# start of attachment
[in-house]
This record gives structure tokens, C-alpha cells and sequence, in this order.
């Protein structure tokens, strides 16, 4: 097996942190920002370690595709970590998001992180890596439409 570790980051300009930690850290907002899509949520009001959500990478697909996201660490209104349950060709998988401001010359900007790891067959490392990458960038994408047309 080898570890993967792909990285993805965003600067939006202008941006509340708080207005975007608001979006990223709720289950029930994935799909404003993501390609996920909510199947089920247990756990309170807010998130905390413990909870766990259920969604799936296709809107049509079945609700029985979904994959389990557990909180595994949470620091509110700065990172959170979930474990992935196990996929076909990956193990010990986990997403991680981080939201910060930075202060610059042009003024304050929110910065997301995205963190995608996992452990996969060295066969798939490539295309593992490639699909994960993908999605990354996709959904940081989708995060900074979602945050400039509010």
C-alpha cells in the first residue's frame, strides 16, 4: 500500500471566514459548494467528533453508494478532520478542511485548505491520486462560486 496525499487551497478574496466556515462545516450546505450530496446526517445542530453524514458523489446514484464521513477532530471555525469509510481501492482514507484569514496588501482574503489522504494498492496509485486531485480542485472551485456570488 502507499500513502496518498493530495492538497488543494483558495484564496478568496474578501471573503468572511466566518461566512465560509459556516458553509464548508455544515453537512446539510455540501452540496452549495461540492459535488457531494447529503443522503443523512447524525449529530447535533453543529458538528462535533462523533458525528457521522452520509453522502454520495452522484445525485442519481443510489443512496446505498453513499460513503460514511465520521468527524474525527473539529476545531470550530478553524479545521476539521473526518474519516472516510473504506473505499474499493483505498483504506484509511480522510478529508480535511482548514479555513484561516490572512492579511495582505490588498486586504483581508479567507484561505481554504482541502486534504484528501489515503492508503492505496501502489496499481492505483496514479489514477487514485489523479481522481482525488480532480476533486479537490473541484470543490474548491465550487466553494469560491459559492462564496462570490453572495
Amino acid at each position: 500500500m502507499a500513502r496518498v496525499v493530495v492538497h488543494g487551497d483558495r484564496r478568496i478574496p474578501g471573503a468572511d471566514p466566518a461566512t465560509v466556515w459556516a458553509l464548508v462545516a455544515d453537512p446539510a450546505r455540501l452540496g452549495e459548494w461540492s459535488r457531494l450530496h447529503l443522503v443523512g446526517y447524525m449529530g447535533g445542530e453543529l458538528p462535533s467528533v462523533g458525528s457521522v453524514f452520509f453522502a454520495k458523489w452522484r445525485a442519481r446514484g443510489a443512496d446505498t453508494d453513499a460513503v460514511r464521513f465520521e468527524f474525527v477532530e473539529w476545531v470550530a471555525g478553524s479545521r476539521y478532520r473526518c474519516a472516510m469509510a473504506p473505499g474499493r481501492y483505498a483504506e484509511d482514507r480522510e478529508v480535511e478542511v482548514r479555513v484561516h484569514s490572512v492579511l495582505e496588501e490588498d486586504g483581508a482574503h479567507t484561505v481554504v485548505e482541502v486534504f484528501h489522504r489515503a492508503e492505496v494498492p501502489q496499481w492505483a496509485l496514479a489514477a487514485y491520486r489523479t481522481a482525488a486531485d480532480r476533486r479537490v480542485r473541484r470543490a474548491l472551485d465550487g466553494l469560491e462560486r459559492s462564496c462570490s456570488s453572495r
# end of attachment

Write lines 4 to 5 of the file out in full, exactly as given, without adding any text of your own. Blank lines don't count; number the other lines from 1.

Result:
C-alpha cells in the first residue's frame, strides 16, 4: 500500500471566514459548494467528533453508494478532520478542511485548505491520486462560486 496525499487551497478574496466556515462545516450546505450530496446526517445542530453524514458523489446514484464521513477532530471555525469509510481501492482514507484569514496588501482574503489522504494498492496509485486531485480542485472551485456570488 502507499500513502496518498493530495492538497488543494483558495484564496478568496474578501471573503468572511466566518461566512465560509459556516458553509464548508455544515453537512446539510455540501452540496452549495461540492459535488457531494447529503443522503443523512447524525449529530447535533453543529458538528462535533462523533458525528457521522452520509453522502454520495452522484445525485442519481443510489443512496446505498453513499460513503460514511465520521468527524474525527473539529476545531470550530478553524479545521476539521473526518474519516472516510473504506473505499474499493483505498483504506484509511480522510478529508480535511482548514479555513484561516490572512492579511495582505490588498486586504483581508479567507484561505481554504482541502486534504484528501489515503492508503492505496501502489496499481492505483496514479489514477487514485489523479481522481482525488480532480476533486479537490473541484470543490474548491465550487466553494469560491459559492462564496462570490453572495
Amino acid at each position: 500500500m502507499a500513502r496518498v496525499v493530495v492538497h488543494g487551497d483558495r484564496r478568496i478574496p474578501g471573503a468572511d471566514p466566518a461566512t465560509v466556515w459556516a458553509l464548508v462545516a455544515d453537512p446539510a450546505r455540501l452540496g452549495e459548494w461540492s459535488r457531494l450530496h447529503l443522503v443523512g446526517y447524525m449529530g447535533g445542530e453543529l458538528p462535533s467528533v462523533g458525528s457521522v453524514f452520509f453522502a454520495k458523489w452522484r445525485a442519481r446514484g443510489a443512496d446505498t453508494d453513499a460513503v460514511r464521513f465520521e468527524f474525527v477532530e473539529w476545531v470550530a471555525g478553524s479545521r476539521y478532520r473526518c474519516a472516510m469509510a473504506p473505499g474499493r481501492y483505498a483504506e484509511d482514507r480522510e478529508v480535511e478542511v482548514r479555513v484561516h484569514s490572512v492579511l495582505e496588501e490588498d486586504g483581508a482574503h479567507t484561505v481554504v485548505e482541502v486534504f484528501h489522504r489515503a492508503e492505496v494498492p501502489q496499481w492505483a496509485l496514479a489514477a487514485y491520486r489523479t481522481a482525488a486531485d480532480r476533486r479537490v480542485r473541484r470543490a474548491l472551485d465550487g466553494l469560491e462560486r459559492s462564496c462570490s456570488s453572495r